FSU experts available to share research insights for Autism Acceptance Month

By: Bill Wellock | Published: March 31, 2021 | 1:55 pm | SHARE: The Autism Society of America celebrates April as Autism Acceptance Month as part of the organization’s efforts to build a better awareness of the signs, symptoms and realities of autism.Autism, or autism spectrum disorder (ASD), refers to a broad range of conditions characterized by challenges with social skills, repetitive behaviors, speech and nonverbal communication.

Guilt by Dissociation: Study Sheds Light on Serotonin in Autism

A study on serotonin, a mood-regulating molecule in the brain that regulates many brain synapses, is helping to unravel the puzzle surrounding its role in autism. The activity and regulation of the serotonin transporter (SERT), protein is critically dependent on a number of other proteins that tell the protein where to locate on nerve cells and how to act. Shifts in the transporter’s activity can significantly impact the ability of serotonin to act in the brain.

Pregnant mother’s immunity tied to behavioral, emotional challenges for kids with autism

Children with autism born to mothers who had immune conditions during their pregnancy are more likely to have behavioral and emotional problems, a UC Davis Health study has found. Offspring sex may also interact with maternal immune conditions to influence outcomes, particularly in terms of a child’s cognition.

Seaver Autism Center For Research and Treatment at Mount Sinai Launches First Drug Trial for ADNP Syndrome

Researchers at the Seaver Autism Center for Research and Treatment at Mount Sinai have started recruiting participants for a new clinical trial to evaluate the safety, tolerability, and efficacy of a low dose of ketamine in children diagnosed with ADNP syndrome (also known as Helsmoortel-VanDerAa syndrome), a rare neurodevelopmental disorder caused by mutations in the activity dependent neuroprotective protein (ADNP) gene.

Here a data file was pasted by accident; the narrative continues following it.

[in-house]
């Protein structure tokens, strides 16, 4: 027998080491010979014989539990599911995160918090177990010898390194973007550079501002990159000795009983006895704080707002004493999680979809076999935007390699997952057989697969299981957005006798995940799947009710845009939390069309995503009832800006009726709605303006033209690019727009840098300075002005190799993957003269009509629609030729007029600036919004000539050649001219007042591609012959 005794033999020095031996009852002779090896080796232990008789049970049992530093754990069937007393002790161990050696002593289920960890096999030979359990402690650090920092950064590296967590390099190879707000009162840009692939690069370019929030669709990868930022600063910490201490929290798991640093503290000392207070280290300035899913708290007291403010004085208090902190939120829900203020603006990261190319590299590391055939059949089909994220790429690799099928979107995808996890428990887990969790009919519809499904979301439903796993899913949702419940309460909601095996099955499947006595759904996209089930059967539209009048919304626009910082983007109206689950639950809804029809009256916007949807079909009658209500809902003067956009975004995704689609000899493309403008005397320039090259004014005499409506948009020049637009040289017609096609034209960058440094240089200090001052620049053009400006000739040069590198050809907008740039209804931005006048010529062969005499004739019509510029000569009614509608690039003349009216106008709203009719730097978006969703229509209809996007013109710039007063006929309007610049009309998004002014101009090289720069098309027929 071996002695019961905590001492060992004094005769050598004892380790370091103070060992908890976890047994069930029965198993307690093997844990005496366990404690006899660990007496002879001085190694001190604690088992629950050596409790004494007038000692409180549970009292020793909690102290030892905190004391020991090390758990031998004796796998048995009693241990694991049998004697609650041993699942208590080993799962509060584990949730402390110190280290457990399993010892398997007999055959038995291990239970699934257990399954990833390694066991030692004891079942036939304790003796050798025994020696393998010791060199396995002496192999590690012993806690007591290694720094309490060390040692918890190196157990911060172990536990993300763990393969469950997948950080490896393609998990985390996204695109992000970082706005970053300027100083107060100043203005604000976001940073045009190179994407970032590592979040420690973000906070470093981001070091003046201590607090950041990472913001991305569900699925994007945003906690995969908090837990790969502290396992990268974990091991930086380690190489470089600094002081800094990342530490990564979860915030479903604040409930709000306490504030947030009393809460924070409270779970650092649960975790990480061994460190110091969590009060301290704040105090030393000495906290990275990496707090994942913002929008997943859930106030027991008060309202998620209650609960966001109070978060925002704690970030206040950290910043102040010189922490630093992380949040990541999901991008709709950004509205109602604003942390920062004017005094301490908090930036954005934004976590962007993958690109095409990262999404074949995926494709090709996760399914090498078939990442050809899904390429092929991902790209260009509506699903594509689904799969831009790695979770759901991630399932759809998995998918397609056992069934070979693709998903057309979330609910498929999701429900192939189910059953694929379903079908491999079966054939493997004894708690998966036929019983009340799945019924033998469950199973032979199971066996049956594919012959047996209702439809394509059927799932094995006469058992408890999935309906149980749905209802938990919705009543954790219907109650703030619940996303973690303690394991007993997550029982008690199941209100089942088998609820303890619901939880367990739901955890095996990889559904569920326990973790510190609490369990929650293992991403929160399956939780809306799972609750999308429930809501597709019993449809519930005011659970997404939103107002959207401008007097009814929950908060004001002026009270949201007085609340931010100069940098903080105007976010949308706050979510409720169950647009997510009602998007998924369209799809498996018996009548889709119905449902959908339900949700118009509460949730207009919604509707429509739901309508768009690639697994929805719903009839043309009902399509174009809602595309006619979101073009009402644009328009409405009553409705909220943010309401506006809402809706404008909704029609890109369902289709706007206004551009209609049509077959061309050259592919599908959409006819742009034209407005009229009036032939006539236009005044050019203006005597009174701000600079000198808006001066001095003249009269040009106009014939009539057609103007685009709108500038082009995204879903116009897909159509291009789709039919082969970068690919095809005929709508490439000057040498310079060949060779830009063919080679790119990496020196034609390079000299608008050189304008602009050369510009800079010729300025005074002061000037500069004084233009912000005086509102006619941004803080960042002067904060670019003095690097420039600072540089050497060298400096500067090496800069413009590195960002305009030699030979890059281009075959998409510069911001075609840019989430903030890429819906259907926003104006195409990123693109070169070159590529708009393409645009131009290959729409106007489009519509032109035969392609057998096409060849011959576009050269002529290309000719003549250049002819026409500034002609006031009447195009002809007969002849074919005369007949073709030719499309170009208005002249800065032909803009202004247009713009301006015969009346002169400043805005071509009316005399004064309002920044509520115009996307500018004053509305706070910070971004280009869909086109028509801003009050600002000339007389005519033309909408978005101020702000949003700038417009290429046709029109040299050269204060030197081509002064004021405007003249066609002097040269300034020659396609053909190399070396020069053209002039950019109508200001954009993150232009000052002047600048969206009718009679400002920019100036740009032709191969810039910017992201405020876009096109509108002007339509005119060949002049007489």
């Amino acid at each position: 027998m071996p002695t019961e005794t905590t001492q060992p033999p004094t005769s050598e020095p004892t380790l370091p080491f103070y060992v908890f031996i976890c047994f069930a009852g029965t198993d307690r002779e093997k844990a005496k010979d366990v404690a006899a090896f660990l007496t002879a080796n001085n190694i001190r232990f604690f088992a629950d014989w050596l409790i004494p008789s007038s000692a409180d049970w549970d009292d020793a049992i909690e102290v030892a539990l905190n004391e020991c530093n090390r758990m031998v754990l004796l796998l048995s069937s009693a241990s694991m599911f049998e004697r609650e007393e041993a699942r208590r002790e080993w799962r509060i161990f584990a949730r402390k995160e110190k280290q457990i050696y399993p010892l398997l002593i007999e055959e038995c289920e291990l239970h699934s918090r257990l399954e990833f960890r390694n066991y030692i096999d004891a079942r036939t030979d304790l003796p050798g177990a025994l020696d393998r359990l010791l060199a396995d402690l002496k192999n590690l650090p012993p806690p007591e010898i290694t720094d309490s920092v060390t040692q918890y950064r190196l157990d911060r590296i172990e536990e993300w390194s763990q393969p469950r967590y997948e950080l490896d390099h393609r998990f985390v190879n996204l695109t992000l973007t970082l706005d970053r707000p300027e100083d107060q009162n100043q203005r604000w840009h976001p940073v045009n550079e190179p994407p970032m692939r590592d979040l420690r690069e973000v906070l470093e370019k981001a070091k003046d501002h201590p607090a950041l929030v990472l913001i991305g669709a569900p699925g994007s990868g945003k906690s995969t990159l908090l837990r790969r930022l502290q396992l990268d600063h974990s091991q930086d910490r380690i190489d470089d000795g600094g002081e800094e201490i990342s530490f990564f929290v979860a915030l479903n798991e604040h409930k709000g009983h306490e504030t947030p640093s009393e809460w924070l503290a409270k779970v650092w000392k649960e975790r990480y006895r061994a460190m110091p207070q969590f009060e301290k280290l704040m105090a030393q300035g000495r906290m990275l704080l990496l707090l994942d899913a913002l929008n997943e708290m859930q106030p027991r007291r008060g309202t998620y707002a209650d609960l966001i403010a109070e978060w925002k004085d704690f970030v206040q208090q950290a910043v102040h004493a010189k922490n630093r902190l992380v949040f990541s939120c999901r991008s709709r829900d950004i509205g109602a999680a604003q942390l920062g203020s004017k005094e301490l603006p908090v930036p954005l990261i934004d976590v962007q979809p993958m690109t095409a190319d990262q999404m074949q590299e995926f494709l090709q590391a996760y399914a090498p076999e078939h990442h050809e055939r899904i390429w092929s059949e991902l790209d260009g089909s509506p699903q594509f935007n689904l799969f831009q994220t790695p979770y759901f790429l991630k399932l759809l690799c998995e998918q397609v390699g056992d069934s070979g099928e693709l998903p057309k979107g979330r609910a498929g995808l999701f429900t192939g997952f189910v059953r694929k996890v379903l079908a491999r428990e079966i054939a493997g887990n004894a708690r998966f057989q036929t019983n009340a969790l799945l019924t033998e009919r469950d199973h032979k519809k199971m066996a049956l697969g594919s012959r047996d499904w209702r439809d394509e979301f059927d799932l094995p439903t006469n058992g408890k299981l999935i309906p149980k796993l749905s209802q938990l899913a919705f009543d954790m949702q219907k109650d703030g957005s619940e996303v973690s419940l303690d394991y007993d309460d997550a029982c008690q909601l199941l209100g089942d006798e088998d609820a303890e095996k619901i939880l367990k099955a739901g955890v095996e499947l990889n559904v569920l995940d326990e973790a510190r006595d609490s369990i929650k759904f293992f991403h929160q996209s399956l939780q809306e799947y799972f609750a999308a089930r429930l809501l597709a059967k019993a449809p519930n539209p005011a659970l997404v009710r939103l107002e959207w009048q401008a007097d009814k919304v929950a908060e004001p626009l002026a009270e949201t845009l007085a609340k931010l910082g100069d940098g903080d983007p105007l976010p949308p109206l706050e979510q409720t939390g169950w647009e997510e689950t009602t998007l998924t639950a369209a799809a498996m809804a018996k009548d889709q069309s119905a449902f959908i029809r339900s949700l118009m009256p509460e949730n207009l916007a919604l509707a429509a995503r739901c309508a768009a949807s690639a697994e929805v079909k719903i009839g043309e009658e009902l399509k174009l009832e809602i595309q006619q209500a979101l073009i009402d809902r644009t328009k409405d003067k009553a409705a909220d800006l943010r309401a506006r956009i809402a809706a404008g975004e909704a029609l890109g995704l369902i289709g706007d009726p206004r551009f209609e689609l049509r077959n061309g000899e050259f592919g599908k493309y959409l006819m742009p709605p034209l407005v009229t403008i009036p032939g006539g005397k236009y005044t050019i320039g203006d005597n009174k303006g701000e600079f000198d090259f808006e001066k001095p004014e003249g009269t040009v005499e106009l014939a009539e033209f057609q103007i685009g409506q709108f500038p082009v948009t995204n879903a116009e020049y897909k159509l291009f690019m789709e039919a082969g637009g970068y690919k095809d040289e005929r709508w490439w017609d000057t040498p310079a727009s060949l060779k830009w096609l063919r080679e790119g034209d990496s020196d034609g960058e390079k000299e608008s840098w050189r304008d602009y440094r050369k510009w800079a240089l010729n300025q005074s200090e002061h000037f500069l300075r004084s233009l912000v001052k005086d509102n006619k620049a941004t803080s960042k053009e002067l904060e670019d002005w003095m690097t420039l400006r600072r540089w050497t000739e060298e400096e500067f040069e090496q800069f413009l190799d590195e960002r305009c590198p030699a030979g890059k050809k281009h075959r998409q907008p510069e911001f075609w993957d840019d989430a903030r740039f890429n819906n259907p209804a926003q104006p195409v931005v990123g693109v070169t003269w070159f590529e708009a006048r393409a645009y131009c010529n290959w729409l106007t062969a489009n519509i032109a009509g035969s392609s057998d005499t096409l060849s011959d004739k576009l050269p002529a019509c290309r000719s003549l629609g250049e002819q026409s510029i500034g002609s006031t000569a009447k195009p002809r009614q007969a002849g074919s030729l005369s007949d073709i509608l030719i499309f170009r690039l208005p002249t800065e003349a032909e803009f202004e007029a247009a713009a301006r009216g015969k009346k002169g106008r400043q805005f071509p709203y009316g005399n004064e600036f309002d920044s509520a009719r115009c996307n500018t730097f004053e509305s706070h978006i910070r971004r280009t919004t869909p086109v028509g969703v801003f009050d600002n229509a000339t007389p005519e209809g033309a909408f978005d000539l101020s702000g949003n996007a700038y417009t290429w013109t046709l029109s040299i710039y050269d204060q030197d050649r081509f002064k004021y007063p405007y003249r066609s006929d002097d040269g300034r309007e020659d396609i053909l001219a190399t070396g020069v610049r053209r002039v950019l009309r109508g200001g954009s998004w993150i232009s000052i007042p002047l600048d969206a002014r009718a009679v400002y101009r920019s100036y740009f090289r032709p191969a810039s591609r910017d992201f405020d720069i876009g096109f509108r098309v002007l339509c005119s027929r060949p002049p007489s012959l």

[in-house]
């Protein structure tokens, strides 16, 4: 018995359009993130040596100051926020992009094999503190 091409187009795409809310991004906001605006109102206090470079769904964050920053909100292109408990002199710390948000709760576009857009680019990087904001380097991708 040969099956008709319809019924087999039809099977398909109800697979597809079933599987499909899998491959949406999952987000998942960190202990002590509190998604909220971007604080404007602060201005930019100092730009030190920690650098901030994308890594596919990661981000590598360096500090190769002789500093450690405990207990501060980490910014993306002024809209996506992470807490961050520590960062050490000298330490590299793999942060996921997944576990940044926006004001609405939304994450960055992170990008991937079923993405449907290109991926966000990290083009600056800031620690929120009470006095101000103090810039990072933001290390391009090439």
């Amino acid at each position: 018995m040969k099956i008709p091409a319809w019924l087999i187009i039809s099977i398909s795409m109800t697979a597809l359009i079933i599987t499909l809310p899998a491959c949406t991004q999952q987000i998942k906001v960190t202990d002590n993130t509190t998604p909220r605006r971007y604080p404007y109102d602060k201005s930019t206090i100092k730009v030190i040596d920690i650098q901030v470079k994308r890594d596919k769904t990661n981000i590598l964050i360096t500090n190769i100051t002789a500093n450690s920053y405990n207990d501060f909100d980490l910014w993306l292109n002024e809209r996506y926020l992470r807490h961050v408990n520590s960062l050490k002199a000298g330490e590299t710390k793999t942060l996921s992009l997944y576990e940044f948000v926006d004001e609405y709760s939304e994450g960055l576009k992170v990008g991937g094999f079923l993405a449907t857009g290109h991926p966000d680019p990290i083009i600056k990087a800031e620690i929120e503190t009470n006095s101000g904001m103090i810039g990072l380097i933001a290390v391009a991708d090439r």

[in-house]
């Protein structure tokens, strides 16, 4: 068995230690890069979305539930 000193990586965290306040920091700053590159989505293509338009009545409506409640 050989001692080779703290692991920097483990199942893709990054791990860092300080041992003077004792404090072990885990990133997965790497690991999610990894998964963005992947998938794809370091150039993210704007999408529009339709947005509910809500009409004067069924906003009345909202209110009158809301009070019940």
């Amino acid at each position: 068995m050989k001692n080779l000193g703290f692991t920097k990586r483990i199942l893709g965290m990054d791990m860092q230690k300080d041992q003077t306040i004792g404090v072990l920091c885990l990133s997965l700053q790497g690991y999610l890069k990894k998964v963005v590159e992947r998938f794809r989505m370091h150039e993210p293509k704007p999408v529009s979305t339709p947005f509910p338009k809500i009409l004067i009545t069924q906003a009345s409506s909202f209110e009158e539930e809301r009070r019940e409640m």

Scientists uncover new genetic mutations linked to autism spectrum disorder

Scientists at Sanford Burnham Prebys Medical Discovery Institute and Radboud University Medical Center in the Netherlands have identified mutations in a gene called CNOT1 that affect brain development and impair memory and learning. The research, published in The American Journal of Human Genetics, also revealed that CNOT1 interacts with several known autism spectrum disorder (ASD) genes, opening new research avenues for the condition.

Depression symptoms linked to reduced cognitive control in people with autism

Adolescents and young adults with autism spectrum disorder (ASD) and those with typical development show similar proactive cognitive control. However, symptoms of depression in individuals with autism were linked to less proactive control, a UC Davis study found.

U.S. Autism Rates Up 10 Percent in New CDC Report

Researchers at the Johns Hopkins Bloomberg School of Public Health contributed to a new U.S. Centers for Disease Control and Prevention report that finds the prevalence of autism spectrum disorder (ASD) among 11 surveillance sites as 1 in 54 among children aged 8 years in 2016 (or 1.85 percent).

Largest Autism Sequencing Study to Date Identifies 102 Genes Associated With the Condition

In the largest genetic sequencing study of autism spectrum disorder (ASD) to date, researchers have identified 102 genes associated with risk for autism. The study also shows significant progress towards teasing apart the genes associated with ASD from those associated with intellectual disability and developmental delay, conditions which often overlap.

Measuring Mutations in Sperm May Reveal Risk for Autism in Future Children

Spontaneous mutations in male sperm are linked to development of autism spectrum disorder. Researchers have created a way to measure mutations and estimate risk of ASD in future children. If developed into a clinical test, the method could be a useful predictive tool in genetic counseling.

In Some Children with Autism, “Social” and “Visual” Neural Circuits Don’t Quite Connect

Researchers combined eye gaze research with brain scans to discover that in a common subtype of autism, in which ASD toddlers prefer images of geometric shapes over those of children playing, brain areas responsible for vision and attention are not controlled by social brain networks, and so social stimuli are ignored.